Haims: Your nails can tell you a lot about your health
As we age, there are way too many health issues to become educated about. Some health issues we don’t know about until something blatant or very noticeable occurs. However, sometimes signs of health concerns present themselves quite obviously — we just don’t always pay attention.
According to the American Journal of Medicine, you can recognize certain medical conditions by their symptoms. Sometimes we can make medical assessments by just looking at someone. Chances are when you see someone with bloodshot watery eyes and a stuffy nose, they may have a cold or allergy. Ever see an elderly person with cloudy looking build up in the center of their eye(s)? That’s what a cataract can look like when it gets to an advanced stage.
Early warning signs of medical conditions present themselves in a number of ways. Our feet and toenails provide many signs of health risks. Many early signs of medical conditions that occur throughout our bodies like diabetes, arthritis and circulatory problems first appear in the feet. For example, feet that are consistently dry, cracking, and flakey, regardless of frequent applications of skin moisturizer, may indicate a thyroid problem. Thyroid problems cause severe dryness of the skin and in some cases can also cause brittle toenails.
Amongst the elderly, nail concerns are quite common. Often, changes are age-related. Articles from the American Podiatric Medical Association explain that dry and brittle nails occur with greater frequency as we age. With aging, our body’s water content decreases and the risk for dehydration increases. As our bodies require more hydration, so do our finger and toenails. If hydration alone does not help aid dry and brittle nails, hand moisturizing cream can be helpful.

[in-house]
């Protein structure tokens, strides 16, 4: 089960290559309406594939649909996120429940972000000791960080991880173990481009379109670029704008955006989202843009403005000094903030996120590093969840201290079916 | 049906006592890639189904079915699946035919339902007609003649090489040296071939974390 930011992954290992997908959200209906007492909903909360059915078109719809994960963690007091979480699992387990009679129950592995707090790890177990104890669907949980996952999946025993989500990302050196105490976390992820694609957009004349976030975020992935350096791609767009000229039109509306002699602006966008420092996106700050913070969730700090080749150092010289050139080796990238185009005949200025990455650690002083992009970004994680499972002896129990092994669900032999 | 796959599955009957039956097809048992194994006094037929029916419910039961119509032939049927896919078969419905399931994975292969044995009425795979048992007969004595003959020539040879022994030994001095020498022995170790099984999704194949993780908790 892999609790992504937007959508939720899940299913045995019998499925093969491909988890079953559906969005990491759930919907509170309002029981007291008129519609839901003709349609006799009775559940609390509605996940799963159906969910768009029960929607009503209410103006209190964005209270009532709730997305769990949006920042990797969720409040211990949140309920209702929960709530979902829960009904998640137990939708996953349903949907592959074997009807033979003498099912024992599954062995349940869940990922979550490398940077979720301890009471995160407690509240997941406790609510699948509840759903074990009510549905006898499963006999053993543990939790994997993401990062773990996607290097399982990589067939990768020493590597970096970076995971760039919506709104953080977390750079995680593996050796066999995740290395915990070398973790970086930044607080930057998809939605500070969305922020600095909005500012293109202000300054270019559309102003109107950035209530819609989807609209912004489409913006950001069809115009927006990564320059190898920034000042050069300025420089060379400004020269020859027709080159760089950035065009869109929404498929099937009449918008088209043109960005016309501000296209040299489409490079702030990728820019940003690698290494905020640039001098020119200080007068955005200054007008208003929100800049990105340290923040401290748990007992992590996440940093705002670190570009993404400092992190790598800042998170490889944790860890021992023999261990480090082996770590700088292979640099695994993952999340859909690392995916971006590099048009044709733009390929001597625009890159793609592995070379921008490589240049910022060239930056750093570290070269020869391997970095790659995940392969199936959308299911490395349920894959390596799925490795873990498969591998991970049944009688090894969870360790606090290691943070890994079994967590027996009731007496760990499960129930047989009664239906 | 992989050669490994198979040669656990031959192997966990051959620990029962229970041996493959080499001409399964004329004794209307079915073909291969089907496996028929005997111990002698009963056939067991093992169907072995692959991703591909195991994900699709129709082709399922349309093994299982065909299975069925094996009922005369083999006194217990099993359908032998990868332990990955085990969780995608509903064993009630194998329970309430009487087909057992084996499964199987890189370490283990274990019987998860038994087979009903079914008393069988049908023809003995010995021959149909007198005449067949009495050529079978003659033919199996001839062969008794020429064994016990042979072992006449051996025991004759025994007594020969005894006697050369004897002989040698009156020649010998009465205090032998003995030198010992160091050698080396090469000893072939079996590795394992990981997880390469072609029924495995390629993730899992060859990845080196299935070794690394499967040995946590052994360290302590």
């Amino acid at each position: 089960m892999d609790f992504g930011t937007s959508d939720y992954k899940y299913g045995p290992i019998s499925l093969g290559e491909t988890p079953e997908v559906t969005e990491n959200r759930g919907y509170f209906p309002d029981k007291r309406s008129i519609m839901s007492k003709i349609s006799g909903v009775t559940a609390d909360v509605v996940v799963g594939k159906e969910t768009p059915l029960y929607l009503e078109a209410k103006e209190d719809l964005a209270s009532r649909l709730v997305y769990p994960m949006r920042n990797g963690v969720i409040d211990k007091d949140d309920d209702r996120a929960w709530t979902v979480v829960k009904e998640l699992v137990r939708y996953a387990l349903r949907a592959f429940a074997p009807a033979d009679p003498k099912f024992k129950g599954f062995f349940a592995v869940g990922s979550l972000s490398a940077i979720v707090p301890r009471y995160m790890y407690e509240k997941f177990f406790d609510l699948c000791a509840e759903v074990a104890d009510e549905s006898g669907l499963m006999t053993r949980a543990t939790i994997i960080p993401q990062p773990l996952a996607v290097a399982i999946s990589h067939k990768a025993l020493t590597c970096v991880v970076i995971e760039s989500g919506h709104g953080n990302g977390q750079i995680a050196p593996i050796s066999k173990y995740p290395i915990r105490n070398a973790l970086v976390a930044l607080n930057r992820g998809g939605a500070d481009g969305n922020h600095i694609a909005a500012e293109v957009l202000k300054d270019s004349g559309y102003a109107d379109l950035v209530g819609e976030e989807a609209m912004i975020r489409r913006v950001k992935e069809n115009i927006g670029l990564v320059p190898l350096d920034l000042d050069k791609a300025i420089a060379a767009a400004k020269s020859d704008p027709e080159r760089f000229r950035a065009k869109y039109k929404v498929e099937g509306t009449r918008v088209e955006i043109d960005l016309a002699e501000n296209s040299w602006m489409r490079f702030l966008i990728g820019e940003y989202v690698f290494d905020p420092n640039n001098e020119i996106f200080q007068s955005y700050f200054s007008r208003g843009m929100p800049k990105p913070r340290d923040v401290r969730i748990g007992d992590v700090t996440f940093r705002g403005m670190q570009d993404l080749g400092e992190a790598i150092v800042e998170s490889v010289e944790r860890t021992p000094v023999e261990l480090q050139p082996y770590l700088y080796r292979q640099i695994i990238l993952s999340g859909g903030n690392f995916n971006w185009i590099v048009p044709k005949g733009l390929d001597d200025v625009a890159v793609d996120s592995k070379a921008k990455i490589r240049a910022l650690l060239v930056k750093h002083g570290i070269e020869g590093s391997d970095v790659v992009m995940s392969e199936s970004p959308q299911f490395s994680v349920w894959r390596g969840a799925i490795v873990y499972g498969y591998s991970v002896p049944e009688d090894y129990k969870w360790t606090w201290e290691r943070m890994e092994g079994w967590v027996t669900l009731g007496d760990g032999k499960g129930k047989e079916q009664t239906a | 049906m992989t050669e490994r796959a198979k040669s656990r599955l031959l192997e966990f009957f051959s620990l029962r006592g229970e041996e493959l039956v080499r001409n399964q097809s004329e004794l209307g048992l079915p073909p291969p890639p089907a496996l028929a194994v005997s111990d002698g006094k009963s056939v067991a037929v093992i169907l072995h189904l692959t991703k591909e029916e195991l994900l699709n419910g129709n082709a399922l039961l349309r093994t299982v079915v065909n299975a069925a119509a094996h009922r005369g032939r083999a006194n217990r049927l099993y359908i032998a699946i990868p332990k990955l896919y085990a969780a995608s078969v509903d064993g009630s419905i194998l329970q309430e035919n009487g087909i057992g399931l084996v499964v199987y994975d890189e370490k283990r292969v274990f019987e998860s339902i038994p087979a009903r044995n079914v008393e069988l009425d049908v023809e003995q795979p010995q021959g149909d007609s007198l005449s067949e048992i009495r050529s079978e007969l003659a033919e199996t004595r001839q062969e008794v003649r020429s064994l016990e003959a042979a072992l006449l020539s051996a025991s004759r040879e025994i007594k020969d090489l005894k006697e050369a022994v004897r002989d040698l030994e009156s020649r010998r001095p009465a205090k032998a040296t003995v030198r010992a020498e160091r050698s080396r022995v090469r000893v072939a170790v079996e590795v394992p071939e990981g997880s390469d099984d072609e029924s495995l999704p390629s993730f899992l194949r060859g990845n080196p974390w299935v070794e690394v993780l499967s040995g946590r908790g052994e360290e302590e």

Typically, healthy fingernails and toenails should be a pink color — with the healthy nail plate being pink, and the nail part closest to the cuticle being white in color. Changes in the condition of our toe and fingernails should not be overlooked. While some changes occur naturally as we age, some changes and abnormalities may indicate the need for medical intervention.
Both the American Podiatric Medical Association and the Mayo Clinic provide detailed information about nail health. Here are a few nail health concerns they address:
Dark black or brown stripes underneath the nail can be particularly serious as they may be indicators of melanoma. If you see such marks getting longer and/or wider within your nails, it’s important to see a doctor.
Anemia can also be identified by paying attention to your nails. If you notice changes in the shape of your nails whereby the nail appears to become spoon-like (concaved in the middle), this may me an indication of an iron deficiency called anemia or it may be a sign of liver or heart disease. Signs of anemia can also be indicated in nails that are very pale in color.
Not all nail changes are indicators of serious health concerns. Medications sometimes have side effects that can cause changes in the nails. Antifungal, chemotherapeutic, and interferons (boost the immune system) are commonly associated with nail health concerns. Because many elderly patients take a number of medications, a medical provider should be the one to evaluate the potential relations to nail changes and drug interactions.
At any age, we should pay attention to common nail abnormalities and their underlying causes. However, due in part to impaired circulation, diabetes, hydration, and medications, as we age we should pay particular attention to some of the health signs that can be seen in our nails. By noticing irregularities and sharing such information with medical providers, you can help prevent the development of more serious problems.
Judson Haims is the owner of Visiting Angels Home Care in Eagle County. He can be reached at http://www.visitingangels.com/comtns or 970-328-5526.